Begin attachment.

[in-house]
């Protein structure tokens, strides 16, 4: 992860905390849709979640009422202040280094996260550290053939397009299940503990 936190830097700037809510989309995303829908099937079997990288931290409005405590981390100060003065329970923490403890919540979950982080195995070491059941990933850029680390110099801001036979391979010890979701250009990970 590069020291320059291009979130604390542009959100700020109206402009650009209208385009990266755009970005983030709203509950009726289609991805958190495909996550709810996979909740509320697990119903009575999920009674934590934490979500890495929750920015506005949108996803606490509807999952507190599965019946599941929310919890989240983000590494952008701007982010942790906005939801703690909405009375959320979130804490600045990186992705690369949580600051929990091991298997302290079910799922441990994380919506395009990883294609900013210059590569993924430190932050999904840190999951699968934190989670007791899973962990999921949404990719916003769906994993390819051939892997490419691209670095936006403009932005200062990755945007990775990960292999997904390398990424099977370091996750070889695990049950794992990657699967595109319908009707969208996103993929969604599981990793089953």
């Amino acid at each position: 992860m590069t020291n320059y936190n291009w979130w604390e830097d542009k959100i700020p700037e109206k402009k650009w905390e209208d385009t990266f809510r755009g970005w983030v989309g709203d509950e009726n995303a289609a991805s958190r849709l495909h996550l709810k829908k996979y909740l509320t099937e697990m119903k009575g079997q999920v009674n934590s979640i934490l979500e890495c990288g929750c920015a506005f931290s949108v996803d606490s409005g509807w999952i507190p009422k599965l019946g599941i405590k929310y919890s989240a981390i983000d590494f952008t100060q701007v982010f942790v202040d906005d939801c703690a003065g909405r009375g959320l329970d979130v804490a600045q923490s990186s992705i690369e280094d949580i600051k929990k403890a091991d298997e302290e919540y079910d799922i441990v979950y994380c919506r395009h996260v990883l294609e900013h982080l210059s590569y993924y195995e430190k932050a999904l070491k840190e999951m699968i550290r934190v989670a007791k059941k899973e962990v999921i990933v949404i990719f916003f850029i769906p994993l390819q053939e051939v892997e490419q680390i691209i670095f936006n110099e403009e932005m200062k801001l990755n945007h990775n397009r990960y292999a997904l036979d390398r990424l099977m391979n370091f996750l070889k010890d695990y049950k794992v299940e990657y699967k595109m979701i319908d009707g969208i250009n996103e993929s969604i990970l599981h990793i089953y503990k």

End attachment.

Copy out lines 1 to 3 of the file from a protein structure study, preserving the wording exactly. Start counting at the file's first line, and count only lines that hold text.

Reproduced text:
[in-house]
């Protein structure tokens, strides 16, 4: 992860905390849709979640009422202040280094996260550290053939397009299940503990 936190830097700037809510989309995303829908099937079997990288931290409005405590981390100060003065329970923490403890919540979950982080195995070491059941990933850029680390110099801001036979391979010890979701250009990970 590069020291320059291009979130604390542009959100700020109206402009650009209208385009990266755009970005983030709203509950009726289609991805958190495909996550709810996979909740509320697990119903009575999920009674934590934490979500890495929750920015506005949108996803606490509807999952507190599965019946599941929310919890989240983000590494952008701007982010942790906005939801703690909405009375959320979130804490600045990186992705690369949580600051929990091991298997302290079910799922441990994380919506395009990883294609900013210059590569993924430190932050999904840190999951699968934190989670007791899973962990999921949404990719916003769906994993390819051939892997490419691209670095936006403009932005200062990755945007990775990960292999997904390398990424099977370091996750070889695990049950794992990657699967595109319908009707969208996103993929969604599981990793089953």
């Amino acid at each position: 992860m590069t020291n320059y936190n291009w979130w604390e830097d542009k959100i700020p700037e109206k402009k650009w905390e209208d385009t990266f809510r755009g970005w983030v989309g709203d509950e009726n995303a289609a991805s958190r849709l495909h996550l709810k829908k996979y909740l509320t099937e697990m119903k009575g079997q999920v009674n934590s979640i934490l979500e890495c990288g929750c920015a506005f931290s949108v996803d606490s409005g509807w999952i507190p009422k599965l019946g599941i405590k929310y919890s989240a981390i983000d590494f952008t100060q701007v982010f942790v202040d906005d939801c703690a003065g909405r009375g959320l329970d979130v804490a600045q923490s990186s992705i690369e280094d949580i600051k929990k403890a091991d298997e302290e919540y079910d799922i441990v979950y994380c919506r395009h996260v990883l294609e900013h982080l210059s590569y993924y195995e430190k932050a999904l070491k840190e999951m699968i550290r934190v989670a007791k059941k899973e962990v999921i990933v949404i990719f916003f850029i769906p994993l390819q053939e051939v892997e490419q680390i691209i670095f936006n110099e403009e932005m200062k801001l990755n945007h990775n397009r990960y292999a997904l036979d390398r990424l099977m391979n370091f996750l070889k010890d695990y049950k794992v299940e990657y699967k595109m979701i319908d009707g969208i250009n996103e993929s969604i990970l599981h990793i089953y503990k």